The Yuan Also Rises

President Obama stated recently that he will take a ¡°tough stance¡± against the valuation of the yuan and that it will be a priority topic in international strategic economic development discussions. Obama said in a Feb. 9 interview with Bloomberg BusinessWeek that China¡¯s ¡°currency policies are impeding the rebalancing that¡¯s necessary¡± in the global economy, and also is leading to a bubble in the Chinese economy. The argument, bordering on statement, is the weak Yuan creates a huge trade surplus for China and an imbalance in international trade. Many people in the international community, particularly in the United States, feel that a reevaluation would likely accelerate the growth of their exports to China.

Growing up, whenever I did not get along with another child or a sibling, my mother would always say to me, ¡°maybe it is you who needs to change Quinn. Have you done everything you can to make this work?¡±

I think it is time Mom has a sit down with Barrack. I envision the lecture going something like this (in a wise motherly voice) , ¡°You cannot control other people Barrack. Is there anyway you can change yourself to get along better with China? Are there any newly instituted or significant incentives to encourage American manufacturers to come back home?¡±

Today, the United States is not a desirable place to build new factories and manufacturing plants. The United States invents a lot of the technologies produced but is an extremely small player in global production. Sure, there are the labor cost issues, but for many of these products require the same high skilled and high paid engineers and managers that can be found in any factory in the world. You can also offset the labor costs with the cost of shipment.

Why is the United States losing out on production output? Forget foreign exchange rates. It is not materials; they cost the same everywhere. If you go down the list, everything seems to match up pretty well, EXCEPT TAX POLICIES AND SUBSIDIES.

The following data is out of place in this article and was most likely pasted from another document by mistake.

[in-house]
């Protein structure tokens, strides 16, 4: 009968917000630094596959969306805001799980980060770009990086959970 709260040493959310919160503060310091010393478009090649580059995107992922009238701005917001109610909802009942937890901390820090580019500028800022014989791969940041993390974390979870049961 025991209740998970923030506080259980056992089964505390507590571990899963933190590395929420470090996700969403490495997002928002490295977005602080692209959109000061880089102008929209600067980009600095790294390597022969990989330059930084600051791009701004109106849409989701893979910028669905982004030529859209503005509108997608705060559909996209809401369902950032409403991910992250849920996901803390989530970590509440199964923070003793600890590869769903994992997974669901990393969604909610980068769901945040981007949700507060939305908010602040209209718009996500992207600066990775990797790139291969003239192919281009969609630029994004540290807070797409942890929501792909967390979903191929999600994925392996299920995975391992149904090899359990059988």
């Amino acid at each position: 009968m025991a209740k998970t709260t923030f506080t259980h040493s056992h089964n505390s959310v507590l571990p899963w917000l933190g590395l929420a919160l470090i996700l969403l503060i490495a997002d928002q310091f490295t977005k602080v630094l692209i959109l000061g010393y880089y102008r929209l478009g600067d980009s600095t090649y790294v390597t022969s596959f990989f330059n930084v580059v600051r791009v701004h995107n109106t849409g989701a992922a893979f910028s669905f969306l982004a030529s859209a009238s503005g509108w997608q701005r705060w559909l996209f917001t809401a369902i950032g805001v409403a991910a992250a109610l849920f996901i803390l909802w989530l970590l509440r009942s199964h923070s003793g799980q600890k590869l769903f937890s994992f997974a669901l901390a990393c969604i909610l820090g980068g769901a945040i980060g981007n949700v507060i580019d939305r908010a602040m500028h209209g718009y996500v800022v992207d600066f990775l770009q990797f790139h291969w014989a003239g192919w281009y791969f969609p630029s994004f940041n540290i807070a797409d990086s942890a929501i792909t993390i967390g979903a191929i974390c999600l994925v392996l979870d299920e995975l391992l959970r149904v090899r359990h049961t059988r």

The Yuan will eventually be revalued. I believe China is currently keeping the value low to stem job loss and they are most likely torn between a one off increase or a gradual increase, fearing the gradual will bring fast cash into an already booming economy and create more headaches for a government in the midst of fighting off inflation.

Will the increased value of the Yuan bring manufacturers back to the US? Absolutely not. You have already scared them away. And all this talk about taxing American companies foreign income (which gets no press by the way), let¡¯s not lose our corporations as well.



1 Comment

  • 1.Jen  |  March 11, 2010, 8:49 am

    Your understanding of the Chinese political and economic realities are impressive, Quinn. I agree that the RMB revaluation is imminent, with the only debate being over how much and how fast. More specifically, I think the delays are due to discussions between government agencies and corporations in order to 1) convince corporations that stand to suffer a loss in their profit margin that the benefits of revaluation outweigh the negatives, and 2) calculate exactly how much adjustment the corporations and overall economy can tolerate.

    I find such discussions to be a fascinating aspect of Chinese politics, in that the government and corporations depend heavily on each other and openly negotiate the best route to revaluation. Unlike in China, I sense the US government and corporations are more apt to take each other for granted and/or maintain an air of secrecy and detachement even when working together on a policy, hence the more open disagreements. Oh well, what can you do?

    Lastly, let's not forget that despite all the political posturing, China is not going to revalue its currency because of the so-called pressure from the Obama administration; it will do so because doing so is in its own best interest. In an international climate thick with mistrust as players balance for power, corporations must navigate those turbulances carefully and seize opportunities when they come, not only for their own interests but also to be the stable foundations on which states and people's livelihoods are built. <insert obligatory Lehman plug, since you neglected to do so :)>

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